BAGHDAD -- Roadside bombs killed three American soldiers Friday, and U.S. and Iraqi forces differed in their accounts of an overnight raid on a suspected hide-out for Shiite Muslim militiamen.
The U.S. military said American forces backed by attack aircraft killed 25 militiamen in the assault on the village of Jizan Imam, about 40 miles northwest of Baghdad. Some Iraqi officials, though, said most of the dead were civilians mistaken for hostile forces.
The U.S. troop deaths brought to at least 3,813 the number of American forces killed in Iraq since the war began in March 2003, according to icasualties.org.
Two of the soldiers died when a bomb detonated near their vehicle in Baghdad, and the third was killed in a bombing in Salahuddin province, north of the capital.
Both attacks involved the lethal armor-piercing explosives that U.S. military officials say are often smuggled in from Iran, which they accuse of supplying, training and providing intelligence to Shiite militias. The Iranian government denies the allegations and rejects claims that members of its Quds Force, a secretive military unit, are operating in Iraq.
The U.S. military said the Friday raid was aimed at a militia commander they alleged had ties to Quds Force agents. A military statement said "an estimated 25 criminals" were killed in a fierce firefight that broke out when U.S. forces raided Jizan Imam.
According to the military account, men armed with assault rifles and grenade launchers opened fire on the U.S. troops. The Americans called in airstrikes and two buildings were destroyed, they said.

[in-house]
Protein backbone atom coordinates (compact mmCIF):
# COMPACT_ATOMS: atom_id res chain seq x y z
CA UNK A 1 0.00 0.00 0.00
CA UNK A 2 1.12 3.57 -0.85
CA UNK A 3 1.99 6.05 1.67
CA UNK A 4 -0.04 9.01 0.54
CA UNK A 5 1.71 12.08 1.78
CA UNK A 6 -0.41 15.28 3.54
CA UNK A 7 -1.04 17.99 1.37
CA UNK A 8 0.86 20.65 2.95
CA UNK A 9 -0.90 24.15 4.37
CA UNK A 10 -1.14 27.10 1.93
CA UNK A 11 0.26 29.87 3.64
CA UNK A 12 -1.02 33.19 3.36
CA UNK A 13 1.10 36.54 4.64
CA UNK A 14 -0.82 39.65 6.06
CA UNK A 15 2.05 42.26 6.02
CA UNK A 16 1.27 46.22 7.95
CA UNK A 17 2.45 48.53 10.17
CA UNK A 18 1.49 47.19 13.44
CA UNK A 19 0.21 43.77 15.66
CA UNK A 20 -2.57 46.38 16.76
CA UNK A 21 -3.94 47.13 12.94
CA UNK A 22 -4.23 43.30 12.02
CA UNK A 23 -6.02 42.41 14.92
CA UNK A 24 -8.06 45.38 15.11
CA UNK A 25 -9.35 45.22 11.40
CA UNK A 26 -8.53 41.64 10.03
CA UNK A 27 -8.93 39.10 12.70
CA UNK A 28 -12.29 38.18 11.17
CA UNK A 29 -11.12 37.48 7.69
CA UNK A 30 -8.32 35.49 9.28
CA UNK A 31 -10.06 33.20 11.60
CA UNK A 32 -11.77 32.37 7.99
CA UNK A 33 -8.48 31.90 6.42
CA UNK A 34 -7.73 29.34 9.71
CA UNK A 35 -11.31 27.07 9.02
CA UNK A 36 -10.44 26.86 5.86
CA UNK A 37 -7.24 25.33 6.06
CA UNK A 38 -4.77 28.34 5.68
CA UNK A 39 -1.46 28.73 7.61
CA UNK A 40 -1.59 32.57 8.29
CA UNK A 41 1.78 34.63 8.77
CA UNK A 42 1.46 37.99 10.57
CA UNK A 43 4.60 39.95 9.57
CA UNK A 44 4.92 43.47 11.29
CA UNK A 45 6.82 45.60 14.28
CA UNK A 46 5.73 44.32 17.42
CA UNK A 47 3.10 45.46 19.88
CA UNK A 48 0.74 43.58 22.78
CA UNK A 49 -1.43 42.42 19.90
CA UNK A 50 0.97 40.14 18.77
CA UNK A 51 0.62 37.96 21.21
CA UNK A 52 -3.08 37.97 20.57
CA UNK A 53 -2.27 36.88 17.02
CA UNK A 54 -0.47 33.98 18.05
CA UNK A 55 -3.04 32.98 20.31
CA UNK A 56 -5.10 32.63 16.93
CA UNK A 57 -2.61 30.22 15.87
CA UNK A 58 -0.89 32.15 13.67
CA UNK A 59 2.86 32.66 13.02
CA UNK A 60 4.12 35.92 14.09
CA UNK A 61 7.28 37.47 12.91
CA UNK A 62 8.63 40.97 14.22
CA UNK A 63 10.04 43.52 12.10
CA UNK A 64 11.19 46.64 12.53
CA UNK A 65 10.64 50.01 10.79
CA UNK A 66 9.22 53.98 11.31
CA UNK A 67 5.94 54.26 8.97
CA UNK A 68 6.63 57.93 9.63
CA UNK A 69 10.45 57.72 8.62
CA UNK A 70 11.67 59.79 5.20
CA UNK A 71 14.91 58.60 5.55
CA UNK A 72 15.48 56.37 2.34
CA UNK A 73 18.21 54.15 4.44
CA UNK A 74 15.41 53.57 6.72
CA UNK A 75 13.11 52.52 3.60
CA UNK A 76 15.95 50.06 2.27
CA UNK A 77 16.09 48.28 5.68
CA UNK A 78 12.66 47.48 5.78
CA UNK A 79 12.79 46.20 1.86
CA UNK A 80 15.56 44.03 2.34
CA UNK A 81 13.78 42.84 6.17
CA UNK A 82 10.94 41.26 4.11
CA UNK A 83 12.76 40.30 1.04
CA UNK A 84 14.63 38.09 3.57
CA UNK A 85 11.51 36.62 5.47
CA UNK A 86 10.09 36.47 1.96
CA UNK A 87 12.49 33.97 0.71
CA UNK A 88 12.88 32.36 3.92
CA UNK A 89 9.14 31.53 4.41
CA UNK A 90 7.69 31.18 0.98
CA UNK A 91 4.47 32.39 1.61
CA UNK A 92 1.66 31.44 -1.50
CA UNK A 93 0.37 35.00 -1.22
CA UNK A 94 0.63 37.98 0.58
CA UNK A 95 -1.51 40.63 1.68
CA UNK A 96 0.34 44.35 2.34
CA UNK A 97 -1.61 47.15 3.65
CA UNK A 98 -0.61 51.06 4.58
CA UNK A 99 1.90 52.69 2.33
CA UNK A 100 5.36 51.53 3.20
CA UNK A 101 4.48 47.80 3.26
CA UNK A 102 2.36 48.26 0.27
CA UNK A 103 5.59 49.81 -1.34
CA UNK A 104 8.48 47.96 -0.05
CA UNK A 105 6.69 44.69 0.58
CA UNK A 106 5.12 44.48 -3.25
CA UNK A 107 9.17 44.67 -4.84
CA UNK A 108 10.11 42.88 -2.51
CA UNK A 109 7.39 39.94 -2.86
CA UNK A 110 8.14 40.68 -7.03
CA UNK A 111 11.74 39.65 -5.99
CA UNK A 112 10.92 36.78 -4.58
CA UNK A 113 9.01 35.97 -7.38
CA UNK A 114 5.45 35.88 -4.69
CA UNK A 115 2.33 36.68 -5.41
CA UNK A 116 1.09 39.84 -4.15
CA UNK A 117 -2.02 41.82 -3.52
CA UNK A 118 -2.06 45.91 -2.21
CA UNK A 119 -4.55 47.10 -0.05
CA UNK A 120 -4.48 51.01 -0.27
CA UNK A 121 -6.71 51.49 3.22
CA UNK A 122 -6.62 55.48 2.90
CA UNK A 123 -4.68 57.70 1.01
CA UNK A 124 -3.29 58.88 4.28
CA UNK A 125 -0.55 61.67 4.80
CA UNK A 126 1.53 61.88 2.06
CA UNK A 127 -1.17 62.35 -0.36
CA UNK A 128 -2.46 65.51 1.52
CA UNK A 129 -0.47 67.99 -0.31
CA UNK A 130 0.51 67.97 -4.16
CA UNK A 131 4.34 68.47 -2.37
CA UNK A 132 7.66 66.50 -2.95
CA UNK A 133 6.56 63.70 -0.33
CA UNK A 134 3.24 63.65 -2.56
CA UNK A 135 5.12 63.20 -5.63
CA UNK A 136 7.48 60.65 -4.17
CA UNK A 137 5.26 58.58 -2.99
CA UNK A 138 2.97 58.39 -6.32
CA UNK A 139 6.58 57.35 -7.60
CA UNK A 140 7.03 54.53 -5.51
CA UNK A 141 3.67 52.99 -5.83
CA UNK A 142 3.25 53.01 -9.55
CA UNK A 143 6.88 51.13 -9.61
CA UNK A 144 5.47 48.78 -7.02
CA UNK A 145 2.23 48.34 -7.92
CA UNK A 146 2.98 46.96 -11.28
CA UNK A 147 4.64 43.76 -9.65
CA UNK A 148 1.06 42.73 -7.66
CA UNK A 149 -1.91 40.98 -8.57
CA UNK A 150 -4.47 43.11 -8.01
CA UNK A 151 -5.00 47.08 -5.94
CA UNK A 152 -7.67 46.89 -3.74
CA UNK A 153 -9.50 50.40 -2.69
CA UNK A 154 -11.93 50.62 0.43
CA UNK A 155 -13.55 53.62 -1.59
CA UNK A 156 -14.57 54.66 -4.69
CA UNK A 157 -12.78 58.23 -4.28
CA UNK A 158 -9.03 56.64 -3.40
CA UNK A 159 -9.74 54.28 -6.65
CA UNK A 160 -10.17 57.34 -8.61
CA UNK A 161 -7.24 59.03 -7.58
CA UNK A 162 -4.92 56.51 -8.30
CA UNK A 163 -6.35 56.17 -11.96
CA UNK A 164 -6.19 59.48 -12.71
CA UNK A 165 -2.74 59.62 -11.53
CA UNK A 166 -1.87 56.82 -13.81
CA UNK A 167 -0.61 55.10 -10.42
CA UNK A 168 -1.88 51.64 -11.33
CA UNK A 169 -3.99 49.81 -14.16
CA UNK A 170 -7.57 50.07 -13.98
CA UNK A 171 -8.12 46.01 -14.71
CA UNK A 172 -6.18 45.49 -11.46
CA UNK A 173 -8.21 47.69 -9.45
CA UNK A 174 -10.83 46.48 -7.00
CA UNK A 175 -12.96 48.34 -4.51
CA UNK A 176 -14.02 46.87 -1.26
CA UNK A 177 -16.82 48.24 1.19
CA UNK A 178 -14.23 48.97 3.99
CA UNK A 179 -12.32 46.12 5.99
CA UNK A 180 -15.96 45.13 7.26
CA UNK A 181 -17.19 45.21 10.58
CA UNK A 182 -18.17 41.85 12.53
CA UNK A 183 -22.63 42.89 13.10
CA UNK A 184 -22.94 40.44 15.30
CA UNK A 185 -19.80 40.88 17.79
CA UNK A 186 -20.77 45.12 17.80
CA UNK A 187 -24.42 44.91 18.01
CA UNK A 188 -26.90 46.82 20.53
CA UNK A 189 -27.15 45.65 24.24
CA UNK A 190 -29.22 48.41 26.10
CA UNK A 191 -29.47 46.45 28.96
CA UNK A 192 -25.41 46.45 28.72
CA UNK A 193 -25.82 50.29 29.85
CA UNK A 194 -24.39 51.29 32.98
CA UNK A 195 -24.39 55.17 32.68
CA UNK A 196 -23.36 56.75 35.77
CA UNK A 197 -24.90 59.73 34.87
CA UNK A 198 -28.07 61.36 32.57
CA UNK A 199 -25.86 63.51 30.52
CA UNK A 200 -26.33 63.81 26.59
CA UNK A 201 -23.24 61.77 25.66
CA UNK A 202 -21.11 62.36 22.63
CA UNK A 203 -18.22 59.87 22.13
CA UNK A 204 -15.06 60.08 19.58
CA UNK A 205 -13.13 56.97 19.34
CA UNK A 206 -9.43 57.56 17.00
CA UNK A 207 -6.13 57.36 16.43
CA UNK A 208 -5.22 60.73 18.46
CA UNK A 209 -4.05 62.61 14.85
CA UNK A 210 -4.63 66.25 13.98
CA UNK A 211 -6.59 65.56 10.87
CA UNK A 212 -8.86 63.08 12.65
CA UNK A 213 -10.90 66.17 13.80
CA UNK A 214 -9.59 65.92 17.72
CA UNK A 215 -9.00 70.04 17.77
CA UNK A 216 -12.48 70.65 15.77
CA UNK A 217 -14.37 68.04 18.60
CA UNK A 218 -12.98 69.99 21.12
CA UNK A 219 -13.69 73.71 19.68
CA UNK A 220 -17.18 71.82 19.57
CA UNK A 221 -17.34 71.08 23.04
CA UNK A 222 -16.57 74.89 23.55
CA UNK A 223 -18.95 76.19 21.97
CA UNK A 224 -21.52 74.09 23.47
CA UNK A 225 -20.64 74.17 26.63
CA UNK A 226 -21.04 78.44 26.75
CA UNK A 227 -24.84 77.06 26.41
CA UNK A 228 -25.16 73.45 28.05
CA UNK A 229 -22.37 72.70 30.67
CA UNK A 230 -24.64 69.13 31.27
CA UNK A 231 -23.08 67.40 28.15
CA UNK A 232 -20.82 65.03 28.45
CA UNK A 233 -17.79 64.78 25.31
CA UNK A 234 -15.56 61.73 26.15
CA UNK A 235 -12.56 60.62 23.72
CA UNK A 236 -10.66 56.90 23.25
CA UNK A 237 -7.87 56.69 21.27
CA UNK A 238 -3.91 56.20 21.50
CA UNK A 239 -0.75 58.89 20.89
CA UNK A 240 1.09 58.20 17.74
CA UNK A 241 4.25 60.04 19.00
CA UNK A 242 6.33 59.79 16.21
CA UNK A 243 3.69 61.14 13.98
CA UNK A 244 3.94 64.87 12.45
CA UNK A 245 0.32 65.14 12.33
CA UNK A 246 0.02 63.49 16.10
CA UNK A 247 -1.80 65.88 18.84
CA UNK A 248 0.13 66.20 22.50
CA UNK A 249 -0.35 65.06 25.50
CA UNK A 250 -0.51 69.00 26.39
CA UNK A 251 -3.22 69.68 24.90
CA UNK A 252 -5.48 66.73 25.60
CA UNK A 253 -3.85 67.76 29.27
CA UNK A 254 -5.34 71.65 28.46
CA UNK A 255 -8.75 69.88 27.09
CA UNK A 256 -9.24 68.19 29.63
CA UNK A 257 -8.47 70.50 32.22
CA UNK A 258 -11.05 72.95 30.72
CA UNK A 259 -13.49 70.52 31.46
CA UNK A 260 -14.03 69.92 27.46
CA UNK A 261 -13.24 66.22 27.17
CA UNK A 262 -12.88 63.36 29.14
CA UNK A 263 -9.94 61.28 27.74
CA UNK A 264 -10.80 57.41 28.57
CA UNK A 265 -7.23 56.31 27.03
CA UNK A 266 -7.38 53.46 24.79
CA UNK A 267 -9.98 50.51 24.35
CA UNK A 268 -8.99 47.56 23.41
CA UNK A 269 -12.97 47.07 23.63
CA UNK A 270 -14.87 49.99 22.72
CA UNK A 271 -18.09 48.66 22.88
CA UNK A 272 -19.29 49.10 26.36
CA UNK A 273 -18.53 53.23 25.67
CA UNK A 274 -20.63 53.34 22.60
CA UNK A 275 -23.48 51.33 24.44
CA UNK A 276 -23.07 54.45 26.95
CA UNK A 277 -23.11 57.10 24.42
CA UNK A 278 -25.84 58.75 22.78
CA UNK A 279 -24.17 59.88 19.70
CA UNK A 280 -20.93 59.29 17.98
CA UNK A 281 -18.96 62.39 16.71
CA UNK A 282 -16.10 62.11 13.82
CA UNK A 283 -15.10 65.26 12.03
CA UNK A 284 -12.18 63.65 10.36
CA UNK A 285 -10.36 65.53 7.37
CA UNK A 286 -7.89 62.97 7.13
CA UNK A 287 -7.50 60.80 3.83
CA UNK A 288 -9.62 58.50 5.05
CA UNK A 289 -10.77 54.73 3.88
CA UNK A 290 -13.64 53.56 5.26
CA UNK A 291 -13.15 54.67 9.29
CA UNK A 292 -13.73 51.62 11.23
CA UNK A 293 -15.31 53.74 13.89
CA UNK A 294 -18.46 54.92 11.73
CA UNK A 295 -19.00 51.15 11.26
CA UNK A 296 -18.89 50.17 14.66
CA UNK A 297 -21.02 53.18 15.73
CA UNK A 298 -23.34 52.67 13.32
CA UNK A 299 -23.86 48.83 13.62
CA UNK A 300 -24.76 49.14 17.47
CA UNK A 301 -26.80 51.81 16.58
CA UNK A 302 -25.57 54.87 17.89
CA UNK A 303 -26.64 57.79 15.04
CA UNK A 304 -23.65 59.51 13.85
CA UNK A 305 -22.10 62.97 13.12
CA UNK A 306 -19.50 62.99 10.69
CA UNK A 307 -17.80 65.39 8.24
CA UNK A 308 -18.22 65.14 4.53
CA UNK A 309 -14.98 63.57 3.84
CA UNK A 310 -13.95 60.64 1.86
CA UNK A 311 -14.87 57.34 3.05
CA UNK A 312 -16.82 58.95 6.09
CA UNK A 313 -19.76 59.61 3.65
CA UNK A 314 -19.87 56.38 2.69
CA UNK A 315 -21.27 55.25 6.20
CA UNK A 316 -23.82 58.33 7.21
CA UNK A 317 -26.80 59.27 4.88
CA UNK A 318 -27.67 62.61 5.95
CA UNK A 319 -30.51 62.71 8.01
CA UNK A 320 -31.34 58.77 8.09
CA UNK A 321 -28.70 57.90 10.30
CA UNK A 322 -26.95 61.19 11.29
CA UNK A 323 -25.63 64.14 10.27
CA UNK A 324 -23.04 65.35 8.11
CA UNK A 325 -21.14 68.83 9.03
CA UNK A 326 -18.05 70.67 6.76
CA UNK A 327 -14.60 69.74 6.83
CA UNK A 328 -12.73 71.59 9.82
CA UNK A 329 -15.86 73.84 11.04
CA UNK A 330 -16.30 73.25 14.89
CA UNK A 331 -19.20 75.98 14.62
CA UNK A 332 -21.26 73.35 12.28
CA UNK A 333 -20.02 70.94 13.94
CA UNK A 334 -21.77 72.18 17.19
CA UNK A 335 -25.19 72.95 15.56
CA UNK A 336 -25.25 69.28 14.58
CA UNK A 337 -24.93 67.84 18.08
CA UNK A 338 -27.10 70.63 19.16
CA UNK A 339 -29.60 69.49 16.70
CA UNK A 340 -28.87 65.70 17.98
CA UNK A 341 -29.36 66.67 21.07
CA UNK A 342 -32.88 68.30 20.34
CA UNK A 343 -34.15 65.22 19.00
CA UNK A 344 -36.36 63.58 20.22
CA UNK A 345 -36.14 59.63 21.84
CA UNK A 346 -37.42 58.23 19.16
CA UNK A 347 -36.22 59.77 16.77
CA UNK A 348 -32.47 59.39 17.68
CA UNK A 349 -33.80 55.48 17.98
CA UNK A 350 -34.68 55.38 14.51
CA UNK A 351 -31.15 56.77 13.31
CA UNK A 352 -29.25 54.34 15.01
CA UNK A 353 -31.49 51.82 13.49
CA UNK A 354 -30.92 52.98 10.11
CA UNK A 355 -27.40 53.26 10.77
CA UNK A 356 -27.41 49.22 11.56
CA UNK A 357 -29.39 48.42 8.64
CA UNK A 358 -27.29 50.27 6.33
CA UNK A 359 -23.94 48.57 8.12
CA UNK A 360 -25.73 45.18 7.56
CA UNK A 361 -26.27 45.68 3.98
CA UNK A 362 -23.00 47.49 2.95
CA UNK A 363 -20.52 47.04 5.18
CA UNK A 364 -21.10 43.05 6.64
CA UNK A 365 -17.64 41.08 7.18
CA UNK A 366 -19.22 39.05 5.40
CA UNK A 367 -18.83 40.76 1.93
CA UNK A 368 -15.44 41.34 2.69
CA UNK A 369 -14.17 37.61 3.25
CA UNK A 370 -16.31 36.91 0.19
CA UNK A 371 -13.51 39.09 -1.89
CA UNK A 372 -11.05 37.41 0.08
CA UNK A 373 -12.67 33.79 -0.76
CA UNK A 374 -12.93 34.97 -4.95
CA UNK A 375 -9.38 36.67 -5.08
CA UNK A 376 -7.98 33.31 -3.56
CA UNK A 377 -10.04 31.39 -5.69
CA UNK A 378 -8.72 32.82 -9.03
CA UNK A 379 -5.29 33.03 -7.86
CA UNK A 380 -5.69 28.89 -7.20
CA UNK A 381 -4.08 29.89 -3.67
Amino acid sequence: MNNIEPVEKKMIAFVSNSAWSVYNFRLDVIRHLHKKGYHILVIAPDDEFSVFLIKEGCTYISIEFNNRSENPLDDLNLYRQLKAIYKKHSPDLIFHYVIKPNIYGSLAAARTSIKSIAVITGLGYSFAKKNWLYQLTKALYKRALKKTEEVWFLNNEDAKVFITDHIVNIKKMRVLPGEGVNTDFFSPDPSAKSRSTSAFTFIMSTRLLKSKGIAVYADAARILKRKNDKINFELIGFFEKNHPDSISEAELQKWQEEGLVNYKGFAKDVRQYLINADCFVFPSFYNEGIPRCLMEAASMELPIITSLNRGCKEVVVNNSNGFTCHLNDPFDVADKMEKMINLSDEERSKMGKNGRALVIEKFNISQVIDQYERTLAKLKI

However, some Iraqi security forces in the area said the shooting erupted because of confusion over the arrival of the American forces at 1:30 a.m. They said some residents assumed that the troops were attackers and opened fire, sparking the gun battle.
An Iraqi army colonel said four houses were destroyed and that the dead were civilians. He said it was the fourth time the village had been hit by airstrikes.
It is common for U.S. and Iraqi officials to have conflicting accounts of military raids. U.S. military officials say they fire only on known or suspected threats, but Iraqis say the Americans often strafe buildings occupied by civilians, causing casualties.
In southern Iraq, an associate of Shiite cleric Muqtada Sadr was fatally shot in what appeared to be the latest assassination stemming from a bloody rivalry between Shiite militias. The cleric, Sheik Yaser Yasri, was killed Thursday night, said officials in Basra, where Sadr's Mahdi Army is vying for power with the Badr Organization, a militia affiliated with the rival Supreme Islamic Iraqi Council.
Several clerics on each side have been killed, and there are concerns that as British forces reduce their presence in Basra, the bloodshed will increase.
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